UNIVERSITY PARK, Pa. - The distance between Penn State and Hawaii is 4,766 miles, such is the rare trip that Penn State softball sophomores Reina Furuya and Maegan Tupinio both decided to make two years ago to receive a world-class education and play Division I softball.
With the average annual temperature 25 degrees higher in Hawaii than in State College, the looming question is why make the extensive trip east to wake up to snow five months a year rather than to the sounds of the ocean crashing up against the soft, warm sand?
"I just like the education system on the East Coast," said Tupinio. "It's different. My brother lives on this side of the country, so I've been here before. I just wanted to do something different, and I really liked Penn State. It's well known in Hawaii, so I wanted to do something that would make the people there [in Hawaii] proud of me."
For Furuya, her answer is similar to that of Tupinio's, but incorporates her freshman year in Happy Valley to evaluate the entire expedition.
"If you asked me a year ago I would've just said academics and softball, but now that I have a year under my belt, I love it here," said Furuya. "The whole atmosphere, including the academics and coaches, it's just fun to be around with football and watching other sports compete, it's just a fun college town to be around."
Three years ago both Furuya and Tupinio were seniors in high school. And, despite growing up just 11 miles apart - Furuya in Waipahu and Tupinio in Wahiawa - neither really knew each other until they both decided on Penn State.
That last sentence is not entirely true.
"I knew of her [Tupinio]," said Furuya. "I played against her. But I never really got to know her until I got here."
For Tupinio, her knowledge of Furuya is a little bit different. Because Hawaii is such small compilation of islands, both played against each other all the time.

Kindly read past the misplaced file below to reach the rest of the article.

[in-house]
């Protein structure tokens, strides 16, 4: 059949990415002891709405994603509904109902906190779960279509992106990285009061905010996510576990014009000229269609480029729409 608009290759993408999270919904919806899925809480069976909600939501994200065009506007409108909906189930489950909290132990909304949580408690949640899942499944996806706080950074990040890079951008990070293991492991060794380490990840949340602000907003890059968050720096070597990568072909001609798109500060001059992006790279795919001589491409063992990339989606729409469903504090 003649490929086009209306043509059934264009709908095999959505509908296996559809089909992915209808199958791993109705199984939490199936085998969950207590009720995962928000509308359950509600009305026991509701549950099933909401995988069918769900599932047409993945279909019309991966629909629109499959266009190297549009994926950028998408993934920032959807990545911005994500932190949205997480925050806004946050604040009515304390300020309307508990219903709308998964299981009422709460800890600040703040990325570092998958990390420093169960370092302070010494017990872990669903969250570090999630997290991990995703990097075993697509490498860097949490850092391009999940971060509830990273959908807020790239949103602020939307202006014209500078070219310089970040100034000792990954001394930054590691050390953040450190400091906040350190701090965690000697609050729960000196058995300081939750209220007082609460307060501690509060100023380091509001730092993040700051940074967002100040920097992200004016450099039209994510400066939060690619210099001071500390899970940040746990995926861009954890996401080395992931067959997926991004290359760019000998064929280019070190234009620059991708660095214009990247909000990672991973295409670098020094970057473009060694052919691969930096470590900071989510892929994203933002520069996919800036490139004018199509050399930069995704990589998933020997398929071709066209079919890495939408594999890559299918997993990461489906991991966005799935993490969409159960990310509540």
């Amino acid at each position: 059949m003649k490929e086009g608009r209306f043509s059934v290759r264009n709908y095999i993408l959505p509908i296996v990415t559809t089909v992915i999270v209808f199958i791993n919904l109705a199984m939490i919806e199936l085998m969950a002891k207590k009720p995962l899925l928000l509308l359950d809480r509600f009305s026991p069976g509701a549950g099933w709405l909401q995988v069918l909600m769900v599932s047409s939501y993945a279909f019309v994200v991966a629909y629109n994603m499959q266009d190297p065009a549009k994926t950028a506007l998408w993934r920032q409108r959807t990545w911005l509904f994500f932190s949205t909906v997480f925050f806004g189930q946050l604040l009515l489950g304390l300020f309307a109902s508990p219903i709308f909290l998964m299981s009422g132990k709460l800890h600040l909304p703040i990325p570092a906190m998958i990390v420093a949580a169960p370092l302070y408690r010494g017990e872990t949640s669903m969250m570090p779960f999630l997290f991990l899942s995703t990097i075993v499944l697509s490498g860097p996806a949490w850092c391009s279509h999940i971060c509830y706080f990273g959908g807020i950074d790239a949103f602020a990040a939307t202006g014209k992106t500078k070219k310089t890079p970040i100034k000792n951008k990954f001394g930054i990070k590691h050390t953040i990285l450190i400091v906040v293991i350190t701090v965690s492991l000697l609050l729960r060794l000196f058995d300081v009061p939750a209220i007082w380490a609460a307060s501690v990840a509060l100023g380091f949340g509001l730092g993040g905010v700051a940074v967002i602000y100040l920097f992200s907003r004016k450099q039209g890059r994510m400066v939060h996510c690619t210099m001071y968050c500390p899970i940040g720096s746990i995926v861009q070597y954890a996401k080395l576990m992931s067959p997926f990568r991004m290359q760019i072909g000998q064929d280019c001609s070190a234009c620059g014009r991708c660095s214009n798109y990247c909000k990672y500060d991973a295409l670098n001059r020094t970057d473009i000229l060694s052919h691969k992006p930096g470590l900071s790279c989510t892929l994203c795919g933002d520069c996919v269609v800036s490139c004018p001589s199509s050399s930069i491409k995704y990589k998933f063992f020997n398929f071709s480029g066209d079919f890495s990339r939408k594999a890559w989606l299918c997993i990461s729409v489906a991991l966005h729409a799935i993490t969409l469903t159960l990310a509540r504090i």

"I definitely knew Reina more than she knew me," said Tupinio. "She's a well-known player on the islands."
The two Hawaiians have helped each other adapt to the different environment up along the east coast of the United States, but the move from Hawaii to Penn State was far from a walk in the park.
"Oh my gosh! I do [miss the warmth]," said Tupinio. "No offense, but this winter was terrible."
Keeping in touch with family back in Hawaii has been a challenge that both have had to overcome. Each has had to deal with the six-hour time difference to talk to their loved ones. When it's Noon here in State College, the sun is rising in Hawaii.
Together, Furuya and Tupinio have brought their tropical culture to Penn State, culture that is rarely experienced in central Pennsylvania.
"I like just listening to the way that they talk," said senior Kasie Hatfield. "Even just the way they say certain words is really cool, so it's just fun to have them around."
If you ask Furuya or Tupinio, they will both agree that Hawaiian food is what they miss the most of home during their time at Penn State.
"I definitely miss the food at home," said Furuya. "I just love food so much. Here I can get burgers, fries and pancakes, but at home I can get the Korean, Japanese, Hawaiian food. Love it."
Their teammates aren't complaining though because Furuya and Tupinio have not only introduced them to new cuisine, but they also have a knack for finding the best local restaurants.
"The food that they introduced to us is really cool because they eat a lot of rice and spam," said sophomore Macy Jones. "They find the best sushi places in State College, too, so that helps a lot."
On the field, Furuya and Tupinio's relaxed, vacation-like mindsets have helped calm their teammates battle through frustrating mishaps.
"They're actually our calming forces," said head coach Amanda Lehotak. "So when everybody else is bouncing off the walls, they're the ones just chilling and going with the flow."
Penn State wasn't always a certainty.
"When I first came here I thought everything would be so big, and I wouldn't really know people," said Tupinio.
Now, Penn State is a certainty.
"Everything here is well put together, and everyone is very close," said Tupinio. "I feel like I am a part of a family here, and I love it. I love the feeling of tradition and just the values that everyone has here."
The fusion of cultures, highlighted by the two Hawaiian sophomores has provided a balance among the team. A diverse balance that Lehotak thinks reflects the power of college athletics.
"You get so many people from different cultures and different areas of the country that teach everybody, whether it's about their culture or what they are about," said Lehotak. "It's awesome."